This Saturday (15) is the D-day of measles vaccination throughout Brazil.
The vaccine is the only way to prevent measles from spreading. According to the Ministry of Health, anyone between six months and 59 years old should be vaccinated against the disease.
But the target audience for D-Day this Saturday is 3 million children and young people, aged between five and 19 years.
The Ministry of Health sent 3.9 million doses of measles vaccine across the country, 9% more than what was requested by the states. These doses will serve to interrupt the transmission of the virus and also for routine vaccination and an extra dose called zero dose: for babies from six months to 11 months and 29 days of age.
Those aged between one and 29 must take two doses. Between 30 and 59 years, only one dose. Anyone who does not remember having been vaccinated must go to the health center with a vaccination card.
That’s what 46-year-old tour guide Luciana da Silva Santos did: “I was unsure whether I had been immunized or not, so I thought it was best to take it”.
“If you don’t have a passbook, that’s fine. You will receive a vaccine as if you had not been vaccinated and this does not harm your health ”, explained Patrícia Guttmann, superintendent of Health Surveillance in Rio.
According to doctors, the vaccine is contraindicated for pregnant women, people with immunodeficiency and those who have a fever. But anyone who has just given birth or is breastfeeding should be vaccinated.
In 2020, 337 cases of the disease in the country have already been confirmed; 67% of cases are in the Southeast: São Paulo and Rio. Measles is a serious and highly contagious disease.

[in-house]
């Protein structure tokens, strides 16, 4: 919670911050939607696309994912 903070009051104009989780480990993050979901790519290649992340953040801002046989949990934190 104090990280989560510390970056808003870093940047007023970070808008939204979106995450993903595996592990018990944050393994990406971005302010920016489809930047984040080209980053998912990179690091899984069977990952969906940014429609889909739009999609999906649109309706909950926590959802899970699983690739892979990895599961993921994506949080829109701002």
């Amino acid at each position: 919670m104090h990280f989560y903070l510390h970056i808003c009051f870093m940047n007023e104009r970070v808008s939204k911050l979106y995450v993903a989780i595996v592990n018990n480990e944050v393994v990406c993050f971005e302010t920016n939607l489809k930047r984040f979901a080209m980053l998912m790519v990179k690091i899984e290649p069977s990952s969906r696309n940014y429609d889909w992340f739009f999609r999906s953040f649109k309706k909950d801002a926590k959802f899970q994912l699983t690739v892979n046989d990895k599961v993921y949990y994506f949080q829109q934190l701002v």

“A person can transmit between 12 to 20 new cases. So, it is one of the diseases, compared to flu, about ten times more ”, evaluated André Siqueira, an infectologist at Fiocruz.
The main symptoms are fever, cough, irritation in the eyes, discharge from the nose and red spots on the body. If there are complications, it can lead to death.
That’s what happened to little Davi Gabriel, eight months old, in Rio. He died on January 6, but the cause has only been confirmed now. According to the State Department of Health, the baby did not take the dose because he was not yet six months old at the time the vaccination took place in the shelter where he lived. It is the first death in the state in 23 years.
“We cannot accept any death from an immunopreventable disease. I hope that this child, who unfortunately lost his life, will serve as an example to other parents so that the same thing does not happen to their children. I am sure that families, with parents and guardians, will go tomorrow, on D-Day, to take their children to be vaccinated ”, says Wanderson Kleber de Oliveira, National Secretary for Health Surveillance.